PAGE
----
How to know if 'cutting the cord' is right for you
Part one in a two-part series on eliminating a home subscription to cable TV.
After the last Observer issue hit the streets, I received feedback that readers wanted more details on how to explore if cutting the cable TV cord was possible for them. Here is first in a two-part series on the process.
The first tier of cutting the cord is to determine if you can receive your traditional network channels like NBC, ABC, CBS, FOX and PBS for free.
To find this out, visit the Federal Communications Commission website at fcc.gov/media/engineering/dtvmaps and input your street address (or just zip code). The results will show if you can or cannot receive the channels, as well as their signal strength.
Assuming you can receive many/all of these channels, before you buy “bunny ears on steroids” (i.e., an amplified indoor antenna that is aesthetically pleasing compared to the bunny ears of yesteryear), you need to figure out if your TV has an internal “digital tuner” capable of receiving Over-The-Air (OTA) programming. If not, then as long as you have an available input connection on your TV, you can attach an external digital tuner box. If you don’t have an available input connection or can’t decipher the results from the FCC website, send an email to my editor at email@example.com and she will forward it to me so I can help you troubleshoot.
The amplified antenna and digital tuner box listed below is used by yours truly; my TV is not equipped with a digital tuner, hence the two-item list. You should be able to find equivalent models at local stores too:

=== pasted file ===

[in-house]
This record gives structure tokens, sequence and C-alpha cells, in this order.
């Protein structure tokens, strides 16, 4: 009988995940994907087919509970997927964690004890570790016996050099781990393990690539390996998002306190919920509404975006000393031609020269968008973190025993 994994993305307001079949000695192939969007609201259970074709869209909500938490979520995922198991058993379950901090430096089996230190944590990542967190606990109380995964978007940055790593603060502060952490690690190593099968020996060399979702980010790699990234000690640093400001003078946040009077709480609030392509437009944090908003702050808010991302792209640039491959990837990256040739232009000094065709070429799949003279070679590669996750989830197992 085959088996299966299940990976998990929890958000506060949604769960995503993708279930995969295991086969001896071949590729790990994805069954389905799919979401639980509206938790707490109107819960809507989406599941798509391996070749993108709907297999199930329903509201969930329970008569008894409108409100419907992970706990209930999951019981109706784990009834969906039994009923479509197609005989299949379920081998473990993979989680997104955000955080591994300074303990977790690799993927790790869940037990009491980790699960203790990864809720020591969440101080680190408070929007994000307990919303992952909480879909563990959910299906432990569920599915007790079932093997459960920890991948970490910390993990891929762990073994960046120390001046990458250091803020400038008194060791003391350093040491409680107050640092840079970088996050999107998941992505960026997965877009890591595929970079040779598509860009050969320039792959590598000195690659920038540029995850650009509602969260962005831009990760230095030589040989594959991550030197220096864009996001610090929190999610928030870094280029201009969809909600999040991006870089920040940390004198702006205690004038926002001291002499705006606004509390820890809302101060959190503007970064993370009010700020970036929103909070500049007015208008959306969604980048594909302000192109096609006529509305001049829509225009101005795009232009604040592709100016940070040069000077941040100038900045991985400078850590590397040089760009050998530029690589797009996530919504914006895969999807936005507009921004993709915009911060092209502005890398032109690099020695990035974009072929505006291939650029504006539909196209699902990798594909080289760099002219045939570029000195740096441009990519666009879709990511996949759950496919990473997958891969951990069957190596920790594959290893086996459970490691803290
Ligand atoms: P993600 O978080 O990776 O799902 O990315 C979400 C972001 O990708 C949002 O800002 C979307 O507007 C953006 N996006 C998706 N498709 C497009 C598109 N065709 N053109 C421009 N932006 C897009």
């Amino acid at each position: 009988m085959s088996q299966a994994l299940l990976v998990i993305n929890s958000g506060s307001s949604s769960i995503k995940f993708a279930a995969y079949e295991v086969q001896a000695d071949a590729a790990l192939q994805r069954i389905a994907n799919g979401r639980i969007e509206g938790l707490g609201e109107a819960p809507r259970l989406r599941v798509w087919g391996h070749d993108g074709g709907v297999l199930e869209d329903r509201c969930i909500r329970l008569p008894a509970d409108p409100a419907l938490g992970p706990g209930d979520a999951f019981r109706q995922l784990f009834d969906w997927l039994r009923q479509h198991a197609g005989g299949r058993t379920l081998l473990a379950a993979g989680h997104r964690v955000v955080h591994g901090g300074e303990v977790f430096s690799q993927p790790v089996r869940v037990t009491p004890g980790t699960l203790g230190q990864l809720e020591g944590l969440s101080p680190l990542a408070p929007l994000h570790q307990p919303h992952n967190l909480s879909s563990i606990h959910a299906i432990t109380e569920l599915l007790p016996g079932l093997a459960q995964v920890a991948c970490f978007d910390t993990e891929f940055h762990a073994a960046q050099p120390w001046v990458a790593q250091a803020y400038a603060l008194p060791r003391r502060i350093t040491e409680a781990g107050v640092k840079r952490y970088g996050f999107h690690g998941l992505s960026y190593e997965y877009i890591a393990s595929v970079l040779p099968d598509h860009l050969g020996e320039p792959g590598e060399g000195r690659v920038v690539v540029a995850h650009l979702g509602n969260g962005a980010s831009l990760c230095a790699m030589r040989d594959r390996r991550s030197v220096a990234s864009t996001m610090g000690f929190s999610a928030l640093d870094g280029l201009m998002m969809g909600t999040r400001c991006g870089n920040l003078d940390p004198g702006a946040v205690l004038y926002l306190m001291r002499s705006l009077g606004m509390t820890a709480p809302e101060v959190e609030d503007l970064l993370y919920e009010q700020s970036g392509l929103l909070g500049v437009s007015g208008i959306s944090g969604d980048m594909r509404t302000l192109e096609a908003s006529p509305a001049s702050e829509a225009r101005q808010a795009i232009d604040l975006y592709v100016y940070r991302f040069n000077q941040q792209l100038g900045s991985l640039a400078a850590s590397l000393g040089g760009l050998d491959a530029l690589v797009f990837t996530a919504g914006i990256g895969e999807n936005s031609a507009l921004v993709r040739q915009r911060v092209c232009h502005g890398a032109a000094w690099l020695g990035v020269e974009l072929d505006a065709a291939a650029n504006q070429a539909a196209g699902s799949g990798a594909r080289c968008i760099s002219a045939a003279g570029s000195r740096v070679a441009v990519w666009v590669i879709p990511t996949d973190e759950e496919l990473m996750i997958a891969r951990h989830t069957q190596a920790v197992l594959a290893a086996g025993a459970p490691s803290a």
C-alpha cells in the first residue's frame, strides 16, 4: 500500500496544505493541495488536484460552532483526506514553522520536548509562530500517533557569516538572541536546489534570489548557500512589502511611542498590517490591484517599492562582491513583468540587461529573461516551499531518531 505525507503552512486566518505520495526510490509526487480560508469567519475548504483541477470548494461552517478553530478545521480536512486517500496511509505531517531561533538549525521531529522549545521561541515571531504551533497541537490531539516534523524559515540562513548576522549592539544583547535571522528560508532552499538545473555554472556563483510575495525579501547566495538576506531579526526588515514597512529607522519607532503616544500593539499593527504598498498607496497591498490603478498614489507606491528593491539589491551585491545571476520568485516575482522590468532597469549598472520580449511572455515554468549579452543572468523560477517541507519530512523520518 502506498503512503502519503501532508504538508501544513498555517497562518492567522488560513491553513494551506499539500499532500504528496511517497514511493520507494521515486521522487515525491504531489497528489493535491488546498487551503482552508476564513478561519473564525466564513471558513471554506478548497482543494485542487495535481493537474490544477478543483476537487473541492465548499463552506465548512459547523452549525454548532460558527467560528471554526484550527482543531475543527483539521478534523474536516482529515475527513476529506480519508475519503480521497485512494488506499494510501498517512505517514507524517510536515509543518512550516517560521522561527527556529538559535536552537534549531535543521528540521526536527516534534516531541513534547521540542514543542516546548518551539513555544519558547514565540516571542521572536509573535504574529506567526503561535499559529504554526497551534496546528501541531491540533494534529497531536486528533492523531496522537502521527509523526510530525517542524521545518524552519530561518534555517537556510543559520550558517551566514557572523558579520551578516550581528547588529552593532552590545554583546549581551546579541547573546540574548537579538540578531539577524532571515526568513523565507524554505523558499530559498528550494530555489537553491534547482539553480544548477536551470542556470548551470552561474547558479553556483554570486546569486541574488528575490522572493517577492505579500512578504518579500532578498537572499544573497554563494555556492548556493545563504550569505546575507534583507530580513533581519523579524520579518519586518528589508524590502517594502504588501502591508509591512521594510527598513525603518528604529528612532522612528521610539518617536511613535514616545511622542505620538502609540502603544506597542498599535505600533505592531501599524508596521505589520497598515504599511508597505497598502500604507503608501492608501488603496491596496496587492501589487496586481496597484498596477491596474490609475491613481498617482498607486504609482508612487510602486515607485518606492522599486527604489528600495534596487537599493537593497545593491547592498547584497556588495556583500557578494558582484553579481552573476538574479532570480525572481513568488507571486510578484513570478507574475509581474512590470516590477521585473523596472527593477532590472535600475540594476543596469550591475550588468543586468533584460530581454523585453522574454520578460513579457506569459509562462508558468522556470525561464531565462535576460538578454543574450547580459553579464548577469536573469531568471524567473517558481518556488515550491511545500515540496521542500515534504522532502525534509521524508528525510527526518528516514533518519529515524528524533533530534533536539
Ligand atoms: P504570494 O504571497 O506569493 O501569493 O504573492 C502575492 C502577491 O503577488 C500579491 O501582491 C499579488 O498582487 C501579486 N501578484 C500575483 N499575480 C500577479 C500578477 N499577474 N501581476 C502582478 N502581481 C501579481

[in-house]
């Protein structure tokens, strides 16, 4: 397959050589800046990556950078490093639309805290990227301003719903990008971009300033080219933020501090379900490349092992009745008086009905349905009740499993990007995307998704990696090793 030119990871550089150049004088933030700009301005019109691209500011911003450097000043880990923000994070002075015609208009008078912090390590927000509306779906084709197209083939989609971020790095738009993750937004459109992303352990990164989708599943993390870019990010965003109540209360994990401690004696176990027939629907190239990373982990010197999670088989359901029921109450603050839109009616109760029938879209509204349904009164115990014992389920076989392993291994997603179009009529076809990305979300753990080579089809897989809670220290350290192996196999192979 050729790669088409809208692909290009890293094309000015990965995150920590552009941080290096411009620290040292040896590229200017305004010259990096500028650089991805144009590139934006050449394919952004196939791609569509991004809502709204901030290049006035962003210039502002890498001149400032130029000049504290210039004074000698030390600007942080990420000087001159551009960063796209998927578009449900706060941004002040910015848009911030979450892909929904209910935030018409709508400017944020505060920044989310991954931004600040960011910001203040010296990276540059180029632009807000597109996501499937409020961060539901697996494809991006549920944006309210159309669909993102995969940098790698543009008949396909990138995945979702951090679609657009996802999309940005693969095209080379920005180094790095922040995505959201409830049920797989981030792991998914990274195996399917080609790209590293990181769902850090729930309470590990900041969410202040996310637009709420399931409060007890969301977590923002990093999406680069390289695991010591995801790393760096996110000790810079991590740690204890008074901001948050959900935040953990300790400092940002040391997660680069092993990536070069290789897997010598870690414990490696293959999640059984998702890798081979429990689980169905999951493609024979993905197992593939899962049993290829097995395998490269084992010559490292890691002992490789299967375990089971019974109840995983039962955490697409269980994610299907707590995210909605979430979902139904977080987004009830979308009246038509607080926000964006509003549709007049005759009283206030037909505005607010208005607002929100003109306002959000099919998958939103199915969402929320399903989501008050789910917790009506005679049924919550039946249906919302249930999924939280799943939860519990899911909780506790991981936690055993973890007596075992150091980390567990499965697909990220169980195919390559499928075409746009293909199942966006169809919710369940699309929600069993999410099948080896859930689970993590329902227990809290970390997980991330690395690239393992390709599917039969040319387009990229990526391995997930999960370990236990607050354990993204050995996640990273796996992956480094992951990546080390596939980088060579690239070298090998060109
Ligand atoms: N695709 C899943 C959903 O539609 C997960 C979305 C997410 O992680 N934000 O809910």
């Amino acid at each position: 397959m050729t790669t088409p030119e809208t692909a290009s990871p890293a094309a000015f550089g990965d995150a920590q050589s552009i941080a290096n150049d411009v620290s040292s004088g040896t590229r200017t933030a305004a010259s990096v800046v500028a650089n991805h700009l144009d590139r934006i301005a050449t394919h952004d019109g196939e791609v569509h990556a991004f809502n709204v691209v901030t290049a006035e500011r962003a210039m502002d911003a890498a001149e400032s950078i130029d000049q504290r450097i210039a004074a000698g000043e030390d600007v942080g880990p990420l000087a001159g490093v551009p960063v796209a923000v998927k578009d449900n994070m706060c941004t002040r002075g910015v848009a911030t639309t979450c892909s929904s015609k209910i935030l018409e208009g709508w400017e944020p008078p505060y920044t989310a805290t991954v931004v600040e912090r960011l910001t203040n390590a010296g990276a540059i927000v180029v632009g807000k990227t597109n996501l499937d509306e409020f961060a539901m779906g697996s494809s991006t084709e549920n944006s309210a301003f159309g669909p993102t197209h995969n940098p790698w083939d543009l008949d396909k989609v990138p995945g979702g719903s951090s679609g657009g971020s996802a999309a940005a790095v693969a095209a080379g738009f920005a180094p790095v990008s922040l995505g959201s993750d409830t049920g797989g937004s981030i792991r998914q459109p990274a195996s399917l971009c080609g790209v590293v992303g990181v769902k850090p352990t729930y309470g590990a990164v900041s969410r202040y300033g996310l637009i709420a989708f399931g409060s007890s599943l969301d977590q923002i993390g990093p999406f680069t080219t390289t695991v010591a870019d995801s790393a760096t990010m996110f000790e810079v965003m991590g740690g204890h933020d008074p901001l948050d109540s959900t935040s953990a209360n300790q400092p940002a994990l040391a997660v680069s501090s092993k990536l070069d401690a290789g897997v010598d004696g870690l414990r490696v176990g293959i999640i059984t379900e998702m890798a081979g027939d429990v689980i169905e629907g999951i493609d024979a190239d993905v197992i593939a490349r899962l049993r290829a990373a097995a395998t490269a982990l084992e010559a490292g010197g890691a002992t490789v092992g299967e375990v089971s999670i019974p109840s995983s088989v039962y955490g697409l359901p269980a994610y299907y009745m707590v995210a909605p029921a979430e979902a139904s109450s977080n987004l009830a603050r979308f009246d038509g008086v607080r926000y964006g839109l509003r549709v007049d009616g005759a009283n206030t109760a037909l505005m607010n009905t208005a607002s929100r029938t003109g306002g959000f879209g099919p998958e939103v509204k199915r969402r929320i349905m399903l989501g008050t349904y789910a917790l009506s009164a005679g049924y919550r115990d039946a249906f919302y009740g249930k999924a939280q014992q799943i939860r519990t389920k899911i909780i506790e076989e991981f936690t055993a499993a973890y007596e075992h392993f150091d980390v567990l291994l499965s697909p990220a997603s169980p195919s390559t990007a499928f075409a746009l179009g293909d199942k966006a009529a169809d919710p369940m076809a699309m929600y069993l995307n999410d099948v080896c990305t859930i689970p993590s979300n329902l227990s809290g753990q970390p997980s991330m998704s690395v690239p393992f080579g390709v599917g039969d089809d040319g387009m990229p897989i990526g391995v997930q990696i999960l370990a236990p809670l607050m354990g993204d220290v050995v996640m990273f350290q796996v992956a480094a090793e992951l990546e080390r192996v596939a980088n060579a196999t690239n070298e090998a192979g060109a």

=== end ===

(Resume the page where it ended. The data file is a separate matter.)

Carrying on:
ViewTV AT-163 ATSC Digital TV Converter Box and Media Player ($30 at Amazon.com);
Fxexblin Indoor HDTV Antenna, 50 Mile Range ($19 at Amazon.com).
Depending on your situation, there are two ways to connect the above. If your TV is equipped with a digital tuner, just connect the antenna to the TV. If not then connect the antenna to the digital tuner box and then connect the box to the TV. In either scenario, your antenna instructions should guide you through connecting the enclosed AC adapter to amplify the signal.
If you want to explore the other tiers of cutting the cord that I will cover in the second part of the series in a future WBVO issue, research the following:
Do you have internet? Internet will be necessary for these other tiers.
List channels you watch regularly. Be truthful; “channel surfing to find something to watch” doesn’t count.
Google each channel on your list to determine if they are offered “a la carte” or within a “streaming package."
Do you have a SmartTV?
Do you have an available “HDMI” connection on your TV?
Stay tuned for part two of the cutting the cord series!
Strategist with over 25 years of experience. Holds Bachelor of Science in Computer Information Science and Executive MBA from Cleveland State University.
As Founder of the Center for Aging in the Digital World, a 501(c)(3) nonprofit empowering seniors through technology, and co-founder of geek with a heart with the service mark "Hand-holding You in the Digital World", Tak helps people utilize appropriate technology in their personal and professional lives.